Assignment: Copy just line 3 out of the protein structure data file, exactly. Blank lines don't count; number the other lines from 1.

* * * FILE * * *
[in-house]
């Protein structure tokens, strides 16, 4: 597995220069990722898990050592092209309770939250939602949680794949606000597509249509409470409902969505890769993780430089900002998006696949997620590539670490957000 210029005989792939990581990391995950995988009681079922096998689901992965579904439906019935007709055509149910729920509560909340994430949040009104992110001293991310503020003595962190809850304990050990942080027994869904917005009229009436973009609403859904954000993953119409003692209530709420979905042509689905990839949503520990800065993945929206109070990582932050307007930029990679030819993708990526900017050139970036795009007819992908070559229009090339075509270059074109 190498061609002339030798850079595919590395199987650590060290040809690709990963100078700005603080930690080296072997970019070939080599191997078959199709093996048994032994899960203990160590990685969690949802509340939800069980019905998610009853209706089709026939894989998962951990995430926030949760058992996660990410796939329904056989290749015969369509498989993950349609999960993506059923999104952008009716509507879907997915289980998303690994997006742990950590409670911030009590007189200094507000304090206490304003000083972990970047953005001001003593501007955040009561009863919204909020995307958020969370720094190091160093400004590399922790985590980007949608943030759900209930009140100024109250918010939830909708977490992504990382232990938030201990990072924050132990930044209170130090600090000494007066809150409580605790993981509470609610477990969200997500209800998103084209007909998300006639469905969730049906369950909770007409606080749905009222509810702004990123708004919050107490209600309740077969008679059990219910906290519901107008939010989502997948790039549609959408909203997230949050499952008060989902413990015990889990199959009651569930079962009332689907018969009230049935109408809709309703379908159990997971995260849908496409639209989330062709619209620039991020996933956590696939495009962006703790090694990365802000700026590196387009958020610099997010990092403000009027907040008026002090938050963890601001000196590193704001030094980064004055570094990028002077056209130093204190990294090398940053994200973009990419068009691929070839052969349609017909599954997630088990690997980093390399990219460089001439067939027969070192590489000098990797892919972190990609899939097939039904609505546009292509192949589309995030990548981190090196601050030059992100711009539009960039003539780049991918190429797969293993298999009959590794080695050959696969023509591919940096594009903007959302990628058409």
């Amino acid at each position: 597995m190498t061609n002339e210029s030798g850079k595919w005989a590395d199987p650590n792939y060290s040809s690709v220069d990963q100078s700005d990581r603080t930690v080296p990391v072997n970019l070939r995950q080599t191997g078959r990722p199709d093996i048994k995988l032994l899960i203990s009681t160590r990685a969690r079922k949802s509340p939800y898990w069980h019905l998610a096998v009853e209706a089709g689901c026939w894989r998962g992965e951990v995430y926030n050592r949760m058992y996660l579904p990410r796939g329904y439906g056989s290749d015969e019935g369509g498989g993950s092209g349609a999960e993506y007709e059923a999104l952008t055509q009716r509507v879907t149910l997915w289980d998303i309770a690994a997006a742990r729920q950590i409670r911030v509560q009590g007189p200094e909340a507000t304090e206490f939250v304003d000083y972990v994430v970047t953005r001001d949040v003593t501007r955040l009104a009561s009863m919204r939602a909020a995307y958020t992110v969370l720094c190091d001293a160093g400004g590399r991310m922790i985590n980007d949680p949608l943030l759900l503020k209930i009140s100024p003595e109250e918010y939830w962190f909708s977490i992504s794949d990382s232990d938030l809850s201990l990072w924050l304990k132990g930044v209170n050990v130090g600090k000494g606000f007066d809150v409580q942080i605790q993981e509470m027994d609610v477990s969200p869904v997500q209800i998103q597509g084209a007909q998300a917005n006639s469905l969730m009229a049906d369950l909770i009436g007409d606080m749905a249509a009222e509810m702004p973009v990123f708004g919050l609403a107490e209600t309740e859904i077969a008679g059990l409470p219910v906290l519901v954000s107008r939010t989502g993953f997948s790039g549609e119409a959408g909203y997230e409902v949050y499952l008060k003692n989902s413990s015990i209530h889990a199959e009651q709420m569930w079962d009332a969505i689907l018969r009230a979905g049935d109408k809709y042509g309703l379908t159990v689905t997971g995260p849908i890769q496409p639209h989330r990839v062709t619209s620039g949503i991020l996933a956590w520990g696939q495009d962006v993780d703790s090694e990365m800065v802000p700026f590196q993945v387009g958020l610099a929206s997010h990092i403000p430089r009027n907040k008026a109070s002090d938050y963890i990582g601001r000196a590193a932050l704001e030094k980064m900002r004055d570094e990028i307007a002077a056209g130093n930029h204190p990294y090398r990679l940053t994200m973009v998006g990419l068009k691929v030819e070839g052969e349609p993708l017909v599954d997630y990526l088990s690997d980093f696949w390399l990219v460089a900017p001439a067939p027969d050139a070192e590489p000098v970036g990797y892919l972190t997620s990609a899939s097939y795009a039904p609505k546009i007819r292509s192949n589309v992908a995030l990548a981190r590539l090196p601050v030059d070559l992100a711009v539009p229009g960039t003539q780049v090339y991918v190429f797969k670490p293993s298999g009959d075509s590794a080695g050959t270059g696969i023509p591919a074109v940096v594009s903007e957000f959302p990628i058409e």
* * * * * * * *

């Amino acid at each position: 597995m190498t061609n002339e210029s030798g850079k595919w005989a590395d199987p650590n792939y060290s040809s690709v220069d990963q100078s700005d990581r603080t930690v080296p990391v072997n970019l070939r995950q080599t191997g078959r990722p199709d093996i048994k995988l032994l899960i203990s009681t160590r990685a969690r079922k949802s509340p939800y898990w069980h019905l998610a096998v009853e209706a089709g689901c026939w894989r998962g992965e951990v995430y926030n050592r949760m058992y996660l579904p990410r796939g329904y439906g056989s290749d015969e019935g369509g498989g993950s092209g349609a999960e993506y007709e059923a999104l952008t055509q009716r509507v879907t149910l997915w289980d998303i309770a690994a997006a742990r729920q950590i409670r911030v509560q009590g007189p200094e909340a507000t304090e206490f939250v304003d000083y972990v994430v970047t953005r001001d949040v003593t501007r955040l009104a009561s009863m919204r939602a909020a995307y958020t992110v969370l720094c190091d001293a160093g400004g590399r991310m922790i985590n980007d949680p949608l943030l759900l503020k209930i009140s100024p003595e109250e918010y939830w962190f909708s977490i992504s794949d990382s232990d938030l809850s201990l990072w924050l304990k132990g930044v209170n050990v130090g600090k000494g606000f007066d809150v409580q942080i605790q993981e509470m027994d609610v477990s969200p869904v997500q209800i998103q597509g084209a007909q998300a917005n006639s469905l969730m009229a049906d369950l909770i009436g007409d606080m749905a249509a009222e509810m702004p973009v990123f708004g919050l609403a107490e209600t309740e859904i077969a008679g059990l409470p219910v906290l519901v954000s107008r939010t989502g993953f997948s790039g549609e119409a959408g909203y997230e409902v949050y499952l008060k003692n989902s413990s015990i209530h889990a199959e009651q709420m569930w079962d009332a969505i689907l018969r009230a979905g049935d109408k809709y042509g309703l379908t159990v689905t997971g995260p849908i890769q496409p639209h989330r990839v062709t619209s620039g949503i991020l996933a956590w520990g696939q495009d962006v993780d703790s090694e990365m800065v802000p700026f590196q993945v387009g958020l610099a929206s997010h990092i403000p430089r009027n907040k008026a109070s002090d938050y963890i990582g601001r000196a590193a932050l704001e030094k980064m900002r004055d570094e990028i307007a002077a056209g130093n930029h204190p990294y090398r990679l940053t994200m973009v998006g990419l068009k691929v030819e070839g052969e349609p993708l017909v599954d997630y990526l088990s690997d980093f696949w390399l990219v460089a900017p001439a067939p027969d050139a070192e590489p000098v970036g990797y892919l972190t997620s990609a899939s097939y795009a039904p609505k546009i007819r292509s192949n589309v992908a995030l990548a981190r590539l090196p601050v030059d070559l992100a711009v539009p229009g960039t003539q780049v090339y991918v190429f797969k670490p293993s298999g009959d075509s590794a080695g050959t270059g696969i023509p591919a074109v940096v594009s903007e957000f959302p990628i058409e």